(4.) FDA Announces Qualified Health Claims for Omega-3 Fatty Acids http://www.fda.gov/bbs/topics/news/2004/NEW01115.html

(5.) Eliaz, I. (2004) "Modified citrus pectin (MCP) in the treatment of cancer". Paper presented at: The American Chemical Society Annual Meeting; Philadelphia, PA.

(6.) Eliaz, I. and D. Rode (2003). "The effect of modified citrus pectin on the urinary excretion of toxic elements". Fifth Annual Conference of Environmental Health Scientists: Nutritional Toxicology and Metabolomics, University of California, Davis.

Kerry Hughes, M.Sc. is the Founder and Director of EthnoPharm Consulting. She is Editor and Co-Author of Botanical Medicines: The Desk Reference for Major Herbal Supplements, Haworth Press (2002) and The Natural Dietary Supplement Pocket Reference, INPR.
COPYRIGHT 2005 Association of Labor Assistants & Childbirth Educators
No portion of this article can be reproduced without the express written permission from the copyright holder.
Copyright 2005, Gale Group. All rights reserved. Gale Group is a Thomson Corporation Company.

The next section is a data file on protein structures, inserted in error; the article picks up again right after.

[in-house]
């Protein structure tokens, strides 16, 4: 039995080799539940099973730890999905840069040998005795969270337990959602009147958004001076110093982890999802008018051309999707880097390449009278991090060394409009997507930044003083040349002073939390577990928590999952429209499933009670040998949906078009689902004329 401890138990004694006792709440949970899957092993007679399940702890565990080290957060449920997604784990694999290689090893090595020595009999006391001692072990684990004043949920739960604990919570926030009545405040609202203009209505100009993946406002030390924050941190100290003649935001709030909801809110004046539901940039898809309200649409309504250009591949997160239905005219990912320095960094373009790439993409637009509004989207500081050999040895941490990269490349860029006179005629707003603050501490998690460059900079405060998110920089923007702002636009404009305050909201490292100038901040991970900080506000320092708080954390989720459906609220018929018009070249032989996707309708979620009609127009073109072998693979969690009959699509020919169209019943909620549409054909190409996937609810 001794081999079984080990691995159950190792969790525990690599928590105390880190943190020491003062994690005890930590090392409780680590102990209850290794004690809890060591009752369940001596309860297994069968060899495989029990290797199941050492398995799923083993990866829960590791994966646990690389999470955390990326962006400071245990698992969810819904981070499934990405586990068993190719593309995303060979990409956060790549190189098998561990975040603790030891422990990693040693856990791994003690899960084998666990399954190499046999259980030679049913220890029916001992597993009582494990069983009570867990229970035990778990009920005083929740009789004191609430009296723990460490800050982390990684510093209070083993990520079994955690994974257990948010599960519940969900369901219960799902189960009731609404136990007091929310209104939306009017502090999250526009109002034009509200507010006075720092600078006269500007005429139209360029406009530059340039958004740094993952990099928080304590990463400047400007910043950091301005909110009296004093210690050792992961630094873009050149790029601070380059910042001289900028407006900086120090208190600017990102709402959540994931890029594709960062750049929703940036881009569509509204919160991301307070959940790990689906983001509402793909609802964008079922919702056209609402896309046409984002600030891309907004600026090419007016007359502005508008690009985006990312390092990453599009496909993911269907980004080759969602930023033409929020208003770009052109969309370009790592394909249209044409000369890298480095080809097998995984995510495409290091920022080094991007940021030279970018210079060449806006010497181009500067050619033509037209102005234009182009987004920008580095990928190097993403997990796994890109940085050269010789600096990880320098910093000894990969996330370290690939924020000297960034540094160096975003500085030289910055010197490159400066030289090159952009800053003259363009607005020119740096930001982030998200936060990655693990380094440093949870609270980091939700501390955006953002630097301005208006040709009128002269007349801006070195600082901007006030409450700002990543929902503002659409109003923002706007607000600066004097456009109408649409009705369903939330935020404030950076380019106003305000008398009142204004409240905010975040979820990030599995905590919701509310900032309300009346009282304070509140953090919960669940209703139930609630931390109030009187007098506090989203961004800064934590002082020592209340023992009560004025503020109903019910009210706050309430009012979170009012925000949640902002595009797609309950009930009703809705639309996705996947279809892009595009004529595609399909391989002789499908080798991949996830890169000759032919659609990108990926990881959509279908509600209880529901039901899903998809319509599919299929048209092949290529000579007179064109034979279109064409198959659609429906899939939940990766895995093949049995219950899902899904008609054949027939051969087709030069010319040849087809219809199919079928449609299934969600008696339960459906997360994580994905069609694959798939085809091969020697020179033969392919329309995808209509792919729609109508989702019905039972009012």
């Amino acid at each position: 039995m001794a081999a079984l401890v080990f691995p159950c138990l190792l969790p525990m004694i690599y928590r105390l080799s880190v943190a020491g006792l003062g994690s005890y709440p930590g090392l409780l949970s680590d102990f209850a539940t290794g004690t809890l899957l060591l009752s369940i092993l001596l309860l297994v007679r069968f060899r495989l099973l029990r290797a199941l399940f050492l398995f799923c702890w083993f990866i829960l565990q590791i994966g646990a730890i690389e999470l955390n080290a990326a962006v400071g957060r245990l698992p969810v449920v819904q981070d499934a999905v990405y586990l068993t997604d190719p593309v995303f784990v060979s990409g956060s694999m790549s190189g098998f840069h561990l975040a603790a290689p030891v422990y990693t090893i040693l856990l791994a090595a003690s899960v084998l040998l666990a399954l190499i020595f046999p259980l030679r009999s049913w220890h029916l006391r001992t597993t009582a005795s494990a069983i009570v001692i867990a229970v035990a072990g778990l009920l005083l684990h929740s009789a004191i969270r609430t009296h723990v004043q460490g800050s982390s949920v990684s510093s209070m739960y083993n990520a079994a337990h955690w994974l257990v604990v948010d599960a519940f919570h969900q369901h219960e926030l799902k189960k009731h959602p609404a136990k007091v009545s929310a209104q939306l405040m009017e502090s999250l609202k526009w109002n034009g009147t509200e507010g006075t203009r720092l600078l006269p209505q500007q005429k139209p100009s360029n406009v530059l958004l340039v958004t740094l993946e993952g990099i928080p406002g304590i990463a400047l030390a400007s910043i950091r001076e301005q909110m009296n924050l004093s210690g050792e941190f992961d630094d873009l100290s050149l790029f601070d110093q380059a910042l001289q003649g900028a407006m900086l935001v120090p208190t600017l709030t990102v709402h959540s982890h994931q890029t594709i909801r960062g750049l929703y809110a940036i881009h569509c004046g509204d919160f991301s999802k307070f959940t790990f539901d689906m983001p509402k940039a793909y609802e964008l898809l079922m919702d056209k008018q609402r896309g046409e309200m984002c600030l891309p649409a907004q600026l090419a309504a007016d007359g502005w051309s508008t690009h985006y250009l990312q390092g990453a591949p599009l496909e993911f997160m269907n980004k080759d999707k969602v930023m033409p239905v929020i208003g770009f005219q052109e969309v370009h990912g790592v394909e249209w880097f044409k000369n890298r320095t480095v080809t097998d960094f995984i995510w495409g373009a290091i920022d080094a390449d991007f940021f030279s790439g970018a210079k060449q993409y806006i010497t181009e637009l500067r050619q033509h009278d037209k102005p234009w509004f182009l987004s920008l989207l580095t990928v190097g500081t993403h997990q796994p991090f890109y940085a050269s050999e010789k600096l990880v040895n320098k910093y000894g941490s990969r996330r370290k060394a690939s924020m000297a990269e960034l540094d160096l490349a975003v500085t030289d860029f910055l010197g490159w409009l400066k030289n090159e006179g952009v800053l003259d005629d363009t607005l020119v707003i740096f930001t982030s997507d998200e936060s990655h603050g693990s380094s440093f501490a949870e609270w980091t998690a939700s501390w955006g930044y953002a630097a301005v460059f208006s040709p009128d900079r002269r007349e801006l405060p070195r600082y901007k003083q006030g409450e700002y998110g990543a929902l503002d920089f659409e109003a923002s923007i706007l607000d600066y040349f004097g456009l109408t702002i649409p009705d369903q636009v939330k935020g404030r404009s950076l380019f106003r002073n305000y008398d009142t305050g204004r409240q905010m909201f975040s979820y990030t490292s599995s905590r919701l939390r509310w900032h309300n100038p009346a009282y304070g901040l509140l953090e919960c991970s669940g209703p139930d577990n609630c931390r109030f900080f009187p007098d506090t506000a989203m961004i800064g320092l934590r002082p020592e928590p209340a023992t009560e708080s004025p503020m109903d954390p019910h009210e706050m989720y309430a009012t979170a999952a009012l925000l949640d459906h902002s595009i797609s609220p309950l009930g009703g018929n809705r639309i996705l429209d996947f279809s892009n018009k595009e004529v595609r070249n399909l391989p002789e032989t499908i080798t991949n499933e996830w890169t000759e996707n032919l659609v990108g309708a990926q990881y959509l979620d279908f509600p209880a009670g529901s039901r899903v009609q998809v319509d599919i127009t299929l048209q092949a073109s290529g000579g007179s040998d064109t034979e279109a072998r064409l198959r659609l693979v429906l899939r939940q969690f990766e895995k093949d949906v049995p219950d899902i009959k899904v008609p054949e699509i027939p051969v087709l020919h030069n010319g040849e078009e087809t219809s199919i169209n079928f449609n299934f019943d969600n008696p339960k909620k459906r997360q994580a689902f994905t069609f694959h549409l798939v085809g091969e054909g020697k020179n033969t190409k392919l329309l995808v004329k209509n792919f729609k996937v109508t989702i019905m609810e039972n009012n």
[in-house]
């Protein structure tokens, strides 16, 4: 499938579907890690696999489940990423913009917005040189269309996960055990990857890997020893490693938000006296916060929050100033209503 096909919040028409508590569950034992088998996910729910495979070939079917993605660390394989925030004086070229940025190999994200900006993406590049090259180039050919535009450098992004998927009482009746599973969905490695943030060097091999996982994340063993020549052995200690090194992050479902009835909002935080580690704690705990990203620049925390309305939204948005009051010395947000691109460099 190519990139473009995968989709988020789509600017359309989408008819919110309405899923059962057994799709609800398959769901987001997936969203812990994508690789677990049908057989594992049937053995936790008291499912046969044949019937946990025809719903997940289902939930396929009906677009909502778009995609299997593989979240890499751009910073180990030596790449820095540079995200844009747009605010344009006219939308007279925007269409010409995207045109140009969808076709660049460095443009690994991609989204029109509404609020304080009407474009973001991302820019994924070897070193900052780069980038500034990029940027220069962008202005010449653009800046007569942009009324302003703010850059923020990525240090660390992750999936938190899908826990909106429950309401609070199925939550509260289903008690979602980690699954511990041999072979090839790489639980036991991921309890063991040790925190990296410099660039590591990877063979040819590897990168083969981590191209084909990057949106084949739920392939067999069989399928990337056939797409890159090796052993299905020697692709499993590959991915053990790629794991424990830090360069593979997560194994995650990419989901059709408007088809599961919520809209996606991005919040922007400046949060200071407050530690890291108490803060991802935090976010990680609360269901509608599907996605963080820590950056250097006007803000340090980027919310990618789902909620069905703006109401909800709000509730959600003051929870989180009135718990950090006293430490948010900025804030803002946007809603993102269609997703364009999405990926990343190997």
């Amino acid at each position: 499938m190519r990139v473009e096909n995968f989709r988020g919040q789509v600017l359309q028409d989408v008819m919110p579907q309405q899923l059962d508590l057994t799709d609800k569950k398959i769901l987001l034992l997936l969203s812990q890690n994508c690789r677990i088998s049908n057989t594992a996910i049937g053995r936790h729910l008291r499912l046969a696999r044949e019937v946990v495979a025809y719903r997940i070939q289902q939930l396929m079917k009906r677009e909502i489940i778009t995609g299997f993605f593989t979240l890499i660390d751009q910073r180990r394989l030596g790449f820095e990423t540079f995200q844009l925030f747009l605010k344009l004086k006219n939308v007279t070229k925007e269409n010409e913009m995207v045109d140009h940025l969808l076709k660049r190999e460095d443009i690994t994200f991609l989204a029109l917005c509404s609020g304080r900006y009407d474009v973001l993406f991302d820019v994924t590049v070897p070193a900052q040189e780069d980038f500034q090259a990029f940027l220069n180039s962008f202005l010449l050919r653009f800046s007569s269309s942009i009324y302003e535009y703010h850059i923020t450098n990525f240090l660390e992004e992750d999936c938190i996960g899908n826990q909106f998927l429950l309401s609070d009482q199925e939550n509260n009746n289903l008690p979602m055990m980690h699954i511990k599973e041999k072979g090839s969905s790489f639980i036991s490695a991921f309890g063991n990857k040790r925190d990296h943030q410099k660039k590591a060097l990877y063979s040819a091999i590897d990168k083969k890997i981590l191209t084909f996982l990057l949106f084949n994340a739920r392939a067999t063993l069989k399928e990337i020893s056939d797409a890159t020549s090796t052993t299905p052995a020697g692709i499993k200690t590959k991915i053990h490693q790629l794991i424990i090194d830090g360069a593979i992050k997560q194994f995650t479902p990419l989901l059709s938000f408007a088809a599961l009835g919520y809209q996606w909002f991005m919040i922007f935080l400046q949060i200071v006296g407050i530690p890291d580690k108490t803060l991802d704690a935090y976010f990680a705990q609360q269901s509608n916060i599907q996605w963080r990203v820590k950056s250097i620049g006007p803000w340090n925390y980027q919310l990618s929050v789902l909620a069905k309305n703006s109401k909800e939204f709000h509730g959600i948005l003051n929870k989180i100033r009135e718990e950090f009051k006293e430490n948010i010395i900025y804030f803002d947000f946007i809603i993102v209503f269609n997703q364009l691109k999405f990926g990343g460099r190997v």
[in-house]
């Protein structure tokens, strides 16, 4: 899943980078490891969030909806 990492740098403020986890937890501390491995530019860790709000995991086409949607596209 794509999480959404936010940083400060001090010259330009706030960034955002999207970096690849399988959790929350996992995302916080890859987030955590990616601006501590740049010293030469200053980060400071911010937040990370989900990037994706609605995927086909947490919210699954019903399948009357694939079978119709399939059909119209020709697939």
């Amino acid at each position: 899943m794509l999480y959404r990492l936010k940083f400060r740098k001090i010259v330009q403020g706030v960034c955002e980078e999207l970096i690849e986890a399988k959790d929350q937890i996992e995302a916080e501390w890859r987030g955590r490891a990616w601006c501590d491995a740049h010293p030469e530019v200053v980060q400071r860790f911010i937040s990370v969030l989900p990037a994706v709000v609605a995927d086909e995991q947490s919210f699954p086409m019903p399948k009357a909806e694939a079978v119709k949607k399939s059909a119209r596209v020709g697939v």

Article Details
Printer friendly Cite/link Email Feedback
Title Annotation:Women's Health
Author:Hughes, Kerry
Publication:Special Delivery
Geographic Code:1USA
Date:Jun 22, 2005
Words:1557
Previous Article:Little or no benefit to episiotomy.
Next Article:Professional pointers: marketing and publicity.
Topics:


Related Articles
Good fish ... bad fish.
Mercurial risks from acid's reign: tainted fish may pose a serious human health hazard.
Eating fish is good for you ... sort of ...
Eating fish can increase risk of breast cancer.
Patterns of fish consumption and levels of serum phospholipid very-long-chain omega-3 fatty acids in children with and without asthma, living in...
Pass the fish, hold the toxins.
Too much of a good thing (fish): methylmercury case study.
Facing facts about fish.
Tipping the scales toward fish.
Maternal fish consumption, mercury levels, and risk of preterm delivery.

Terms of use | Privacy policy | Copyright © 2021 Farlex, Inc. | Feedback | For webmasters